By Gerald Minack, a former global equity strategist for Morgan Stanley. Cross posted from MacroBusiness
Rising political polarisation in the US has gone hand-in-hand with rising income inequality, falling top-end tax rates, lower taxes on business, rising leverage and higher asset prices. These trends may be coincidental, but they seem to reinforce each other. The medium-term risk is that some of these trends reverse, as occurred after the 1920s.
Congressional political polarisation and income inequality in the US are at multi-decade extremes (Exhibit 1). The polity is split; incomes are unequal.
The rise in polarisation partly reflects electoral gerrymandering that has sharply reduced the number of contestable seats (Exhibit 2). Only 20% of House of Representatives seats would change hands on a 5% swing. This increases the centrifugal influence of the party members who dominate the increasingly-decisive party primary elections.
However, rising political polarisation pre-dates the decline in contestable seats: it started as incomes became more unequal. Inequality has not risen because the rich got richer faster than the poor. It increased because the income gains of the past 30 years have gone to the top 1%. Average income for the bottom 99% is now unchanged in real terms over the past 40 years (Exhibit 3). The rising tide did not lift all the boats: it floated a few yachts.
In 2012 the highest-paid 1% earned 21½% of total income, according to academic Emmanuel Saez (http://elsa.berkeley.edu/~saez/). This is the highest share since the 1920s. The lift in top-end income mainly reflected a rise in business income and salary payments. Exhibit 4 shows the source of income for the highest paid 0.1%, as a percentage of total US income. The income share of the highest paid did not increase just because capital has done better than labour: it also reflects the increase in the share of salaries going to the highest paid.
Several factors contributed to wage inequality. The increased supply of unskilled (Asian) labour damped low-skilled wages in developed economies (but increased wages in emerging economies). Rising inequality was also correlated with the rise in the relative pay of workers in finance (Exhibit 5).
The rise in financial pay also was associated with the rise in economy-wide leverage (Exhibit 6). This was similar to the 1920s. Both periods saw important technological innovations and large credit booms. The technological improvements in the 1920s were far more important than those of the past decade or two, but the modern credit boom far out-stretched its 1920s predecessor.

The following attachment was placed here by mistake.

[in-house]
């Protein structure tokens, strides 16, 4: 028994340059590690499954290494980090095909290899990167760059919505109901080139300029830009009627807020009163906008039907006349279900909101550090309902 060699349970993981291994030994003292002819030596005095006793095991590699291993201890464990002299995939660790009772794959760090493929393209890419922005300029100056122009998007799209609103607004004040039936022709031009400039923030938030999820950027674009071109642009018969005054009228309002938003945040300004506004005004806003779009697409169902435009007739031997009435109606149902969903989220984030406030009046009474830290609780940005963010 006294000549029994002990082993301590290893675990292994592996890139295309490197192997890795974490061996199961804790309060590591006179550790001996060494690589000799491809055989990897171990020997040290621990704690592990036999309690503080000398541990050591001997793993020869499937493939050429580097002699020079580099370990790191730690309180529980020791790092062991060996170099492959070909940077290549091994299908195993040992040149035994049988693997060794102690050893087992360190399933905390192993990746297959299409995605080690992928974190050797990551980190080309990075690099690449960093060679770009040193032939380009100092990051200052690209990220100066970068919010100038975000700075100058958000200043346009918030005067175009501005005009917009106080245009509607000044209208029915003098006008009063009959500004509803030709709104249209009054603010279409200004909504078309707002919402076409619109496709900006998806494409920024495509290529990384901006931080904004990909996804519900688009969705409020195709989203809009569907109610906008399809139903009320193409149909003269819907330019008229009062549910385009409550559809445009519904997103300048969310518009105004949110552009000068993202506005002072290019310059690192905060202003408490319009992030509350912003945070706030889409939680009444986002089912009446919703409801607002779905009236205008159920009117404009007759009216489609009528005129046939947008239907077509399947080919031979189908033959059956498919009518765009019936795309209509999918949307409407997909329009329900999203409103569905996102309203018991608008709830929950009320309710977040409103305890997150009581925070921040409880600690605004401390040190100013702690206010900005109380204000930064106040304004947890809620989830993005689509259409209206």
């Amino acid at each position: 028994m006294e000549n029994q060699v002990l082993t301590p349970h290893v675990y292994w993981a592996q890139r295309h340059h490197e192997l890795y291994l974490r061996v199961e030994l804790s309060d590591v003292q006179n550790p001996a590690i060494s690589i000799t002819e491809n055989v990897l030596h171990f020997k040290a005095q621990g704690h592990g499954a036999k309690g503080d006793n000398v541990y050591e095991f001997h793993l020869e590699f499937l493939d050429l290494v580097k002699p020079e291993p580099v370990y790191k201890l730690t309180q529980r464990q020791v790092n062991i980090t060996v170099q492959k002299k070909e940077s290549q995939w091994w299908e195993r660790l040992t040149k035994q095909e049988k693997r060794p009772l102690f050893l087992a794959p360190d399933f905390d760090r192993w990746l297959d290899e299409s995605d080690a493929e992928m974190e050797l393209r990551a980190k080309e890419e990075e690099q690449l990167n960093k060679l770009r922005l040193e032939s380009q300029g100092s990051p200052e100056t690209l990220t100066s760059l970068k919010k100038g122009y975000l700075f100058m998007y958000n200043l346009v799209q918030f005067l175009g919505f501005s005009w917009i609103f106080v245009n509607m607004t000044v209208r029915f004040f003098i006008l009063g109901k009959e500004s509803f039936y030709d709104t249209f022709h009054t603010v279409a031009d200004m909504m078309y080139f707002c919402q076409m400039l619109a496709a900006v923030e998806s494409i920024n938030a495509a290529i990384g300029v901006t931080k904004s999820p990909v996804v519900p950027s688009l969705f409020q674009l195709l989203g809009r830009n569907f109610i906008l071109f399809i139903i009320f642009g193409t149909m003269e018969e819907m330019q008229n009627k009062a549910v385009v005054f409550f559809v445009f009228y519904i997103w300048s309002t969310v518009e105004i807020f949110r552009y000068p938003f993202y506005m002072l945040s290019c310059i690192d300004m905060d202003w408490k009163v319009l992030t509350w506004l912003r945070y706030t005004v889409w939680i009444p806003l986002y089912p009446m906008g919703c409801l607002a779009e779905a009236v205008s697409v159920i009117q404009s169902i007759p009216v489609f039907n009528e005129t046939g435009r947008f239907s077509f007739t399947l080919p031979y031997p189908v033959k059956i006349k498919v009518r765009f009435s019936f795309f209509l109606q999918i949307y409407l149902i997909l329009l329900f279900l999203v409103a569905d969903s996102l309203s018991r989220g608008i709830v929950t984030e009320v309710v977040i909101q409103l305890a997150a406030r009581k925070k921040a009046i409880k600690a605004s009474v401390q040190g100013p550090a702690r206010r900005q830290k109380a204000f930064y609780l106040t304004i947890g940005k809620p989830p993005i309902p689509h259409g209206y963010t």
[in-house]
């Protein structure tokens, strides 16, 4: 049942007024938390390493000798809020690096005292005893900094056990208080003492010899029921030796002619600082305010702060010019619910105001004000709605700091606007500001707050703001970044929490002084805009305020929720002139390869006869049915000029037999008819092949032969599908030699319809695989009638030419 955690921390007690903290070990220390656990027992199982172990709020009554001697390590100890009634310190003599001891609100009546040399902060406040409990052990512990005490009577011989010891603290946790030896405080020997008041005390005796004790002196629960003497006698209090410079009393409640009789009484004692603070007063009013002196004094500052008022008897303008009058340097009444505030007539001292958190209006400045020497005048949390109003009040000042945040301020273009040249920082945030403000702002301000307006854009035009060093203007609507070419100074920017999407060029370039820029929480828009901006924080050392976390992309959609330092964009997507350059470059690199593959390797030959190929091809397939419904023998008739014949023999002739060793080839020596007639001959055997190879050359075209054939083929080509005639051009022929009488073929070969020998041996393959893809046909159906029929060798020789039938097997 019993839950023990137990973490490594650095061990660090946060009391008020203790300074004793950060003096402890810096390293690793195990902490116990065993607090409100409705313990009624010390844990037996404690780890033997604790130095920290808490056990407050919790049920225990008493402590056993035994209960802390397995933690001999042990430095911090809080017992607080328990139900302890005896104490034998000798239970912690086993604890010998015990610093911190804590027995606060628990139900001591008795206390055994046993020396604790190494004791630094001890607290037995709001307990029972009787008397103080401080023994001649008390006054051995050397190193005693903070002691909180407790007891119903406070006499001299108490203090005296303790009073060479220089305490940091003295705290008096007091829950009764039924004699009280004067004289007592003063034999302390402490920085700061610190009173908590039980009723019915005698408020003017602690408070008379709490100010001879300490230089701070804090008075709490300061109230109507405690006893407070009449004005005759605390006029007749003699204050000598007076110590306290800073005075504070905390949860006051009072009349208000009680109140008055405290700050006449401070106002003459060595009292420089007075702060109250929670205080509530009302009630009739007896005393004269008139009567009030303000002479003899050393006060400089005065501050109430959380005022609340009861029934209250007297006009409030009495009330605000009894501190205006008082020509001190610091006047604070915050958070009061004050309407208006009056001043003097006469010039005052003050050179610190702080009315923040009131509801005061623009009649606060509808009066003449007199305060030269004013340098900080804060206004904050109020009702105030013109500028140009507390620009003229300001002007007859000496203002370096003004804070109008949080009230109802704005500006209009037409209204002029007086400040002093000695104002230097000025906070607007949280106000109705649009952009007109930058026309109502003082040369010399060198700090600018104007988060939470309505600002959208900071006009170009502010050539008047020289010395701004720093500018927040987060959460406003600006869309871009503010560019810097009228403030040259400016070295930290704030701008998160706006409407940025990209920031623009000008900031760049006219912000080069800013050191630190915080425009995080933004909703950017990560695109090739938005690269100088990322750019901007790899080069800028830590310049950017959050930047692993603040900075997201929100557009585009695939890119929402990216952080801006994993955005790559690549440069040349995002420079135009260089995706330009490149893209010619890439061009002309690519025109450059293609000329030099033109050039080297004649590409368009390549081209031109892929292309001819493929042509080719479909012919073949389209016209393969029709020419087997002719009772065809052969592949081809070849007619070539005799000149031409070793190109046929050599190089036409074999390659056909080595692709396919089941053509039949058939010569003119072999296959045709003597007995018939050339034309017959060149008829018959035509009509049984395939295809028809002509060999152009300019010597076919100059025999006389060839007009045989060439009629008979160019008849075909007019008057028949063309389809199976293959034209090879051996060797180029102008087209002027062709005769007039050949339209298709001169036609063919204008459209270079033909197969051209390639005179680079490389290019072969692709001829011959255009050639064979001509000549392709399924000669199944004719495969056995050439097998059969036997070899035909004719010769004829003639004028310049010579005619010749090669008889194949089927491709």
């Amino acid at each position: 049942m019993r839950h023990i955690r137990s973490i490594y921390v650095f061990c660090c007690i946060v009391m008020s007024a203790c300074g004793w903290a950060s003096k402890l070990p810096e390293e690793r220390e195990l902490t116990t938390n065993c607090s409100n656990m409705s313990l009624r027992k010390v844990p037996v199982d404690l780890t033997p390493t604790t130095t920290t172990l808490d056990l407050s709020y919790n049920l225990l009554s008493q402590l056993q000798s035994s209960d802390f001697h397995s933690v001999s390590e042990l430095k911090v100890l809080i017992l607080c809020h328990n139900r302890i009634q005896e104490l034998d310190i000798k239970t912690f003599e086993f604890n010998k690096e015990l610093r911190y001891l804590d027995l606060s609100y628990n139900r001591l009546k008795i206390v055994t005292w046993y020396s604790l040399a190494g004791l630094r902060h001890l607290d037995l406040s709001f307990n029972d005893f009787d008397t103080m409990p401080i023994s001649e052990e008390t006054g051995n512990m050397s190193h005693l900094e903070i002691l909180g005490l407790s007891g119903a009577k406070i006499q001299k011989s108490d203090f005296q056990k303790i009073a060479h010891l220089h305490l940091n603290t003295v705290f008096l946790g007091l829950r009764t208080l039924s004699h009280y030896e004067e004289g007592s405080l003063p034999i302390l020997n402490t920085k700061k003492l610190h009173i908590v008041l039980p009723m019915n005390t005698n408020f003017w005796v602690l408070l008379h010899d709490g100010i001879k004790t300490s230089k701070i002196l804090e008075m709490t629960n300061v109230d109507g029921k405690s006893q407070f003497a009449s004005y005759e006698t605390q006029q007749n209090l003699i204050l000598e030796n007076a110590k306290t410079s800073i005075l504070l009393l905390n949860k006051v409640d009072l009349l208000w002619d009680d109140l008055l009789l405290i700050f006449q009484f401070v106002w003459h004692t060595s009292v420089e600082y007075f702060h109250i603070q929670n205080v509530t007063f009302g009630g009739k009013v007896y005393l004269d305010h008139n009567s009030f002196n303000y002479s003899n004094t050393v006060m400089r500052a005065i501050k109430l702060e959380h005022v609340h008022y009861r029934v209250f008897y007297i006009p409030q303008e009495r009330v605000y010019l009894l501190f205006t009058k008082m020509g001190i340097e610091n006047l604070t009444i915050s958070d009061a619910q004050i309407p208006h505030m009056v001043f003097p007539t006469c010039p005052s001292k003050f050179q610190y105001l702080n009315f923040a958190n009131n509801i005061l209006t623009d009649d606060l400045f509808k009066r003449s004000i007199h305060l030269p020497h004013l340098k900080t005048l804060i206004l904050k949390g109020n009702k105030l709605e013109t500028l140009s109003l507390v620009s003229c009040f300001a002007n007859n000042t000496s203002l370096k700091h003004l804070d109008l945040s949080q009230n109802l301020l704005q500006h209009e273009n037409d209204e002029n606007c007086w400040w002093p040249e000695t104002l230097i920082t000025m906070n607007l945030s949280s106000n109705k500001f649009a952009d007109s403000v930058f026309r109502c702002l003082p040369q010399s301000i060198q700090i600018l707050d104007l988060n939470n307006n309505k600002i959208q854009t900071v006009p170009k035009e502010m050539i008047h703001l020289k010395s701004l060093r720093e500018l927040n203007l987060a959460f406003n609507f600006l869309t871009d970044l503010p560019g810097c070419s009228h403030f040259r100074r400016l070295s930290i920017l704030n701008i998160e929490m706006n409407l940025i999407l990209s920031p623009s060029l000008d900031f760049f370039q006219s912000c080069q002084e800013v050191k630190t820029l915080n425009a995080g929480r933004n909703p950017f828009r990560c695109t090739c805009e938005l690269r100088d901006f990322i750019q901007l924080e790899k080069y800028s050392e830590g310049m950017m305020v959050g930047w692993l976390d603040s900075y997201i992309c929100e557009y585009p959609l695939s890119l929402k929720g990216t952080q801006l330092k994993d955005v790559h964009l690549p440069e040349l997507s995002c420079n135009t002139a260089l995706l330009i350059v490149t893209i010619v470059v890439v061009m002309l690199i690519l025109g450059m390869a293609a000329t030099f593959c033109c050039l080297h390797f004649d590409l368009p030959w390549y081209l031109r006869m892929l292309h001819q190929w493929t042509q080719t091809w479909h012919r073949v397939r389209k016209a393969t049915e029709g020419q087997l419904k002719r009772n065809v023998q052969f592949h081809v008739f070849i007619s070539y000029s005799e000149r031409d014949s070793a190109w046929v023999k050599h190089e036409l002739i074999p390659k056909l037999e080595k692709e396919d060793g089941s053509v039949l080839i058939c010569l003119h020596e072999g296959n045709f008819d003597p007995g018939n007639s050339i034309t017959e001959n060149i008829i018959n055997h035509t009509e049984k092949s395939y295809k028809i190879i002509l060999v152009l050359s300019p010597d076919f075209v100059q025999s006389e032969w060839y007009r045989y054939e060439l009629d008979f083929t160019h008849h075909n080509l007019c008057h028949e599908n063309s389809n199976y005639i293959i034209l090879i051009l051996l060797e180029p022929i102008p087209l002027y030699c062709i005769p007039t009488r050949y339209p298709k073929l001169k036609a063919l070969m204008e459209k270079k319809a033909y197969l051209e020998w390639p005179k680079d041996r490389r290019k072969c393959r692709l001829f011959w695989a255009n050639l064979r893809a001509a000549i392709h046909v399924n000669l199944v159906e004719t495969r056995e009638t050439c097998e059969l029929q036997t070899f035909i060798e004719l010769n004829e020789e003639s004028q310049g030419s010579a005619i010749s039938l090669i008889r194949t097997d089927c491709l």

The rise in inequality now – as in the 1920s – has also been associated with a significant decline in tax rates on high incomes. Exhibit 7 shows the share of income going to the top 10%, and the top statutory income tax rate (inverted, so the line goes up as the rate goes down). The highest marginal rate was last below 40% in the 1920s. (Note one difference, however: the top rate now cuts in at an income of just under $400,000. In 1921 the top rate cut in at an income of over $13,000,000 in today’s prices.)
The increase in capital income has been assisted by the rise in profits as a share of GDP. This rise reflects rising pre-tax profits and falling average effective tax rate paid by business (Exhibit 8).
All these trends were favourable the owners of financial investments and for people working in the investment industry. Neither has had it this good since the 1920s. This cycle, like the 1920s, could have ended in a depression. Instead, aggressive policy response of central banks seems to have added another leg to the cycle. However, pushing these trends to historical extremes may start to cause problems for investors, as illustrated by the debt ceiling imbroglio. More to the point, it seems plausible that these trends will reverse, at some stage, to the detriment of financial assets.